Fig. 3 Electrochemical activity and stability of PtC-S and PtRuC-S compared to commercial catalysts.

(A) HOR/HER Tafel plots. RHE, reversible hydrogen electrode. (B) HOR LSVs with and without CO contamination. (C) LSVs and (D) CVs for MOR normalized by CO-ECSA roughness factors. (E) Steady-state specific activity at fixed potentials after stability cycling and regeneration in alkaline media. (F) TEM images of PtC-S and PtRuC-S and a STEM image with EDX map of a PtC-S NP after stability cycling.

The reactivity and stability of PtC-S and PtRuC-S were characterized by using density functional theory (DFT) and various probe reactions, including hydrogen evolution (HER), hydrogen oxidation (HOR), HOR under CO contamination, and methanol electrooxidation (MOR). Both PtC-S and PtRuC-S exhibited improved specific activity for HER and HOR, indicating that TiWC cores are excellent supports for NM monolayers and can favorably alter catalytic activity. Despite a 60% reduction in NM loading, PtC-S and PtRuC-S exhibited a symmetric activity profile during HER and HOR linear sweep voltammetry (LSV), similar to that for the commercial catalysts (Fig. 3A). Both core-shell materials exhibited HER and HOR Tafel slopes of ~30 mV dec−1 even after 10,000 cycles between –50 and 600 mV (table S2 and figs. S12 and S13). At an HER overpotential of 50 mV, both core-shell materials showed a fourfold improvement in specific activity and a threefold improvement in mass activity over the commercial catalysts (table S3) and maintained this enhancement after cycling.

Enhanced catalytic activity was corroborated by DFT calculations for thermally equilibrated Pt/TiWC slabs. Specifically, our calculations indicate Fermi level matching with Pt, which translates to minimal alterations to the work function of surface Pt by subsurface TiWC (27) (figs. S14 and S15), but show that the d-band center for a two-monolayer Pt shell downshifts from –2.7 to –2.8 eV (fig. S16). This downshift provides access to potentially favorable surface properties, such as a substantial weakening of the CO binding energy by ~40 kJ mol−1 (28). In turn, this effect can increase the tolerance of PtC-S and PtRuC-S toward CO poisoning, thereby overcoming a major challenge afflicting the performance of industrial Pt-based catalysts in many electrochemical applications (11, 28).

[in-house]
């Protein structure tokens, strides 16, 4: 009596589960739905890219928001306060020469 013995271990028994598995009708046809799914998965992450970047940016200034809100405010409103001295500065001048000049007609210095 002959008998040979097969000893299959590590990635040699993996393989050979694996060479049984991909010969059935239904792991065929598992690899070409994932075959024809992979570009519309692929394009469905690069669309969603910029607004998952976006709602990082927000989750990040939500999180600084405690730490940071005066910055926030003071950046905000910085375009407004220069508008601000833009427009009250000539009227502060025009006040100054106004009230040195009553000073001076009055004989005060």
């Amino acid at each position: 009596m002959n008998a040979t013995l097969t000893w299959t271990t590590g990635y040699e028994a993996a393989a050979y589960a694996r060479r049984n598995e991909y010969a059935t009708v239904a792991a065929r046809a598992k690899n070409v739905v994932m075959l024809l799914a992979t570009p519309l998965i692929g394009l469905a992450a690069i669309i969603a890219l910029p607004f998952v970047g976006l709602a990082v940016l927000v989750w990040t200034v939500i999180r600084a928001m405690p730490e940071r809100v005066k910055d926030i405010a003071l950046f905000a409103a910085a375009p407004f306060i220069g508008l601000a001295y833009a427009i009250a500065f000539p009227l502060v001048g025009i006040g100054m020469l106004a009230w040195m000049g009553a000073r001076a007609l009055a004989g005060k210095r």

Indeed, HOR experiments performed in the presence of high CO concentrations confirm that the TiWC cores mitigate poisoning on Pt and PtRu monolayers. Specifically, although 1000 parts per million of CO contamination markedly increased the HOR onset potential by ~400 mV for PtRucomm (Fig. 3B) and by ~200 mV for a state-of-the-art Pt/PtSn catalyst (29), both PtC-S and PtRuC-S catalyzed HOR with an overpotential as low as 50 mV. Under pure CO, both PtC-S and PtRuC-S achieved a ~200 mV lower onset potential and a 30-fold enhancement in specific activity for CO electrooxidation at 400 mV when compared to the commercial catalysts (fig. S17).

By decreasing the CO binding strength, the TiWC core is responsible for enhancing the MOR kinetics observed for PtC-S as compared to Ptcomm. The former features a higher specific activity over a wide potential window and a ~100 mV lower onset potential than Ptcomm (Fig. 3, C and D, and fig. S18). Ru is known to improve the MOR performance of Pt at low overpotentials via a bifunctional mechanism (30). Despite extensive efforts in the literature, little improvement in the activity and durability of MOR catalysts has been demonstrated over commercial PtRu/C in acidic media (31). Whereas both PtRuC-S and PtRucomm achieve a low onset potential of ~250 mV, PtRuC-S displays a higher steady-state turnover frequency (TOF) of 15.9 min−1 at 0.6 V as compared to 3.6 min−1 using PtRucomm (table S4), further evidencing the favorable activity modulation achievable using a TiWC core.

PtRuC-S also demonstrates enhanced stability as compared to PtRucomm (Fig. 3E and figs. S19 and S20). After 10,000 cycles, PtRucomm lost more than 50% of its steady-state activity at 0.35, 0.40, and 0.45 V, whereas the PtRuC-S activity decreased by only 35% at these potentials and actually improved at 0.6 V. A simple 2-min alkaline dip partially regenerated the activity of PtRuC-S at all potentials but had no appreciable benefit for PtRucomm. Specifically, after regeneration, the overall loss in activity at 0.45 V was 18 and 55% for PtRuC-S and PtRucomm, respectively. The final TOF at 0.6 V after 10,000 cycles and regeneration was 25.7 min−1 for PtRuC-S, 2.4 min−1 for PtRucomm, 1.8 min−1 for PtC-S, and 1.1 min−1 for Ptcomm (table S4), which represents an order of magnitude improvement of our core-shell material over the commercial catalysts.